24 Oct Day 14: Fernando, part 2

“I have come that you might have life and have it to the fullest.”
John 10:10

Fernando in 2007

Fernando, the House Parents Coordinator we prayed for yesterday, recently spoke at a staff meeting of particularly discouraged house parents. It happens. I wasn’t in the meeting, but what I can say is the same slump-shouldered house parents left the meeting with their heads high, giving high fives, and ready to face another day. I asked Fernando to summarize what he had said, and this is what he sent me:

“I was watching the behavior of some of the boys; how their moods change constantly. Sometimes they go to sleep happy with life, and the next day they wake up sulking and don’t want to talk. It’s… intriguing at best.
As I talked with them, I realized that for us, what would only be a dream at night—for them could trigger a past trauma. And for them, their sleep is often tormented and filled with painful memories.

I remembered Ciao, a 15-year-old who saw his father behead his mother in front of him. And Jorge, 12, who was with us on a recent hike when, looking down on the female prison from a ledge, one of the boys joked, “Throw a bomb down there and BOOM!” Jorge answered, “No! My mother is in there!” 
I can imagine him at night lying in his bed, thinking about his mother in prison, and his father in another prison, and his brothers and sisters spread out in other shelters. This is a 12 year-old kid I’m talking about, who is living with people—us—previously unknown to him, in a place far away from anything reminiscent of his childhood.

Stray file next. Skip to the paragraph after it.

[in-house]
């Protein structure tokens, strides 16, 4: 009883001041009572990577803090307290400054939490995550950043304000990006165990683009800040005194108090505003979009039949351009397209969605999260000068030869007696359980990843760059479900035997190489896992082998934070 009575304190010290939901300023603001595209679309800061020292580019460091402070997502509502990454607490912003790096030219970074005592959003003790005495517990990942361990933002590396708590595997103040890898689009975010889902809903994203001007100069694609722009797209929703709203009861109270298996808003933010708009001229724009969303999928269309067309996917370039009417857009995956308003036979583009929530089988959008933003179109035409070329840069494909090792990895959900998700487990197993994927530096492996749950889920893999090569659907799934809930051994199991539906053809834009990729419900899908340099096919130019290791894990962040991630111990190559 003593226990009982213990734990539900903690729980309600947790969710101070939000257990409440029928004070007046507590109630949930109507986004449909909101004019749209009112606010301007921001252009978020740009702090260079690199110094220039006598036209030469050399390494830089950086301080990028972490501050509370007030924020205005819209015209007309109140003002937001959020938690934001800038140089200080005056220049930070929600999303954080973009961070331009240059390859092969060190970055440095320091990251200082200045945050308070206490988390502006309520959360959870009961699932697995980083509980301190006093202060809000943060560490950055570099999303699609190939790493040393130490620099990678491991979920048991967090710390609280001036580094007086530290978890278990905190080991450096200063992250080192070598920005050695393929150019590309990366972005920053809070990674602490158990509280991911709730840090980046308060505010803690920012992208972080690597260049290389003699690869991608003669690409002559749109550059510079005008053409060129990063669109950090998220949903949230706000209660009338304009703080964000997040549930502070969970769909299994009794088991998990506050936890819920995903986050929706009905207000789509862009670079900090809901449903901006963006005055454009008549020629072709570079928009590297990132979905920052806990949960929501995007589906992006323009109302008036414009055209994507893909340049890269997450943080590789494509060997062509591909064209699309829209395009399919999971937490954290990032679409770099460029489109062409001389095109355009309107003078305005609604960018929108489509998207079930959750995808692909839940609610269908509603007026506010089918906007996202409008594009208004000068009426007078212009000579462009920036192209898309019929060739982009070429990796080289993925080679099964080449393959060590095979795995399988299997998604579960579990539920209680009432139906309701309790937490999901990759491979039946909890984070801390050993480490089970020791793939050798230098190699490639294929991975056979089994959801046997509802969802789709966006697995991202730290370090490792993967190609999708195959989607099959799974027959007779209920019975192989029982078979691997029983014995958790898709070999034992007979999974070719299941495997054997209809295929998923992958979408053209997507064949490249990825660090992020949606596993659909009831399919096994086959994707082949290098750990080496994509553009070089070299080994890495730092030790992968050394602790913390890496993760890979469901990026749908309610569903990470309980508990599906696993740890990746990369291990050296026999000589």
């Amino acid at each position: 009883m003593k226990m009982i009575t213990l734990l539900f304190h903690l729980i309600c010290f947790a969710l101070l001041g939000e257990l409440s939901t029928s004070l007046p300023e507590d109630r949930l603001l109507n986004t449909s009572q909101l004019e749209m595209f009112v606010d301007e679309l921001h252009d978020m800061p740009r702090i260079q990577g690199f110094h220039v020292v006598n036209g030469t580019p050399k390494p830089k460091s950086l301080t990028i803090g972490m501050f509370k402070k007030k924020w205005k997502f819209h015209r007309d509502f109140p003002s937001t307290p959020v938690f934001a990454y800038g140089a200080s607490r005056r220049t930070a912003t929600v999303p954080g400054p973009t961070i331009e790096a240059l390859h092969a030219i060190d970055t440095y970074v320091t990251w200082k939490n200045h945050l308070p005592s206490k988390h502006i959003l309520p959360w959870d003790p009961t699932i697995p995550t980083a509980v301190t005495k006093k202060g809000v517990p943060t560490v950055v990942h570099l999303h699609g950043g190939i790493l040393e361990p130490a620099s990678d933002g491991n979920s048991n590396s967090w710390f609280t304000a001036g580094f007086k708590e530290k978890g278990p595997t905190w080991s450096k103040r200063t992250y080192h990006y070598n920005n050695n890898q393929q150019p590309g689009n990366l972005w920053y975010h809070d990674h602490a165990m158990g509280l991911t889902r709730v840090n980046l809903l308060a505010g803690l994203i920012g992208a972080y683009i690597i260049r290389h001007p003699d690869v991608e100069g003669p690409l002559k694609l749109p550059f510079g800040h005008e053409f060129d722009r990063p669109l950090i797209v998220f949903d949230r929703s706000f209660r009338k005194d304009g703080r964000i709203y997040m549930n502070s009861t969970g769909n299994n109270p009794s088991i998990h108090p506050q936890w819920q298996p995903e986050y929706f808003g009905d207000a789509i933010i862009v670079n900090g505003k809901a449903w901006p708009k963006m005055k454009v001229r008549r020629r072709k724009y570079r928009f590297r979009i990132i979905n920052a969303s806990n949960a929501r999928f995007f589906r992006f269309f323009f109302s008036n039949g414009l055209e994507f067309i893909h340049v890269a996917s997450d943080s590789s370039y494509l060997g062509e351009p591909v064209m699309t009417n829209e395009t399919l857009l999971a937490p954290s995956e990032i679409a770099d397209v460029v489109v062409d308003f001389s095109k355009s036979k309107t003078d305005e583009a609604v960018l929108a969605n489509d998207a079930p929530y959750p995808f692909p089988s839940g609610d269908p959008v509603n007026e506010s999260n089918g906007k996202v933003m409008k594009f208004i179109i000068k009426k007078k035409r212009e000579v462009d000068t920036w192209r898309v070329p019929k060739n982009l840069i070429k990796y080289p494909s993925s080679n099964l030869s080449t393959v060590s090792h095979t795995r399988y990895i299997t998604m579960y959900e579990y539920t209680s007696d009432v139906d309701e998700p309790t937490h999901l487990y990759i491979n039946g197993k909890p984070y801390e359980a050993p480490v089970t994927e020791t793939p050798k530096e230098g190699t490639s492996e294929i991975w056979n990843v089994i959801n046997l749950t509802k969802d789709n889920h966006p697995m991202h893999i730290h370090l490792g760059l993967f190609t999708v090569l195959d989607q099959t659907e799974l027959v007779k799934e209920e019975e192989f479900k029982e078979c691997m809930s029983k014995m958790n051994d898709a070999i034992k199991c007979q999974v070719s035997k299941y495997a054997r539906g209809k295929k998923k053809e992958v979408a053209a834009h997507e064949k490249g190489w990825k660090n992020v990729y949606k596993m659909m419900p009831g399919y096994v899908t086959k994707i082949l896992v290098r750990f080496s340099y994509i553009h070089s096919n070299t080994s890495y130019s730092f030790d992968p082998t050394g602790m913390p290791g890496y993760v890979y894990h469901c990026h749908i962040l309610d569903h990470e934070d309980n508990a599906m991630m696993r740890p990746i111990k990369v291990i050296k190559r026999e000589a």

That’s why we always have to put on our armor of mercy and compassion, not frustration. Our eyes have to always reflect the love of our Father, even when we are disciplining these young souls. We have to remember that even a simple dream may bring a flood of painful memories from the past. And maybe they are just acting out the way they saw their parents do. Parents who resolved everything with violence, or self-medicated with more drugs.
A few months ago I congratulated a former student, Renan, about his beautiful family. I was shocked when he looked down and said it was because he had my family as his model. What a responsibility. It makes everything worthwhile.
And Diego, who posted a picture when his team won a championship. Imagine how surprised I was to see the caption, “Uncle Fernando taught me much more than soccer, he taught me how to be a father.” He shared his moment of fame with me. 
When Renan came to visit me during the holidays, even I was amazed at how lovingly he treated his 3-year-old daughter. My heart was so full, seeing before my eyes the cycle of violence and poverty had been broken. He was not repeating the story of his parents.
Seeing them working, taking care of their children, modeling love as the form of correction to their own children. It makes what we are doing all worth it. Seeing the difference. The transformation. These kids had no life expectancy. They dared to see themselves as professionals, parents, men and women. They were reached by God’s love, through a place called Hope Unlimited. Let’s go out and keep doing what we do best.

Today, pray that all our young graduates will find success and joy in their personal and professional lives, and that they always have the courage to put God first in their lives.  Pray especially for those that have fledgling businesses. Pray that they will always have the courage to be honest in their businesses and for Christian mentors.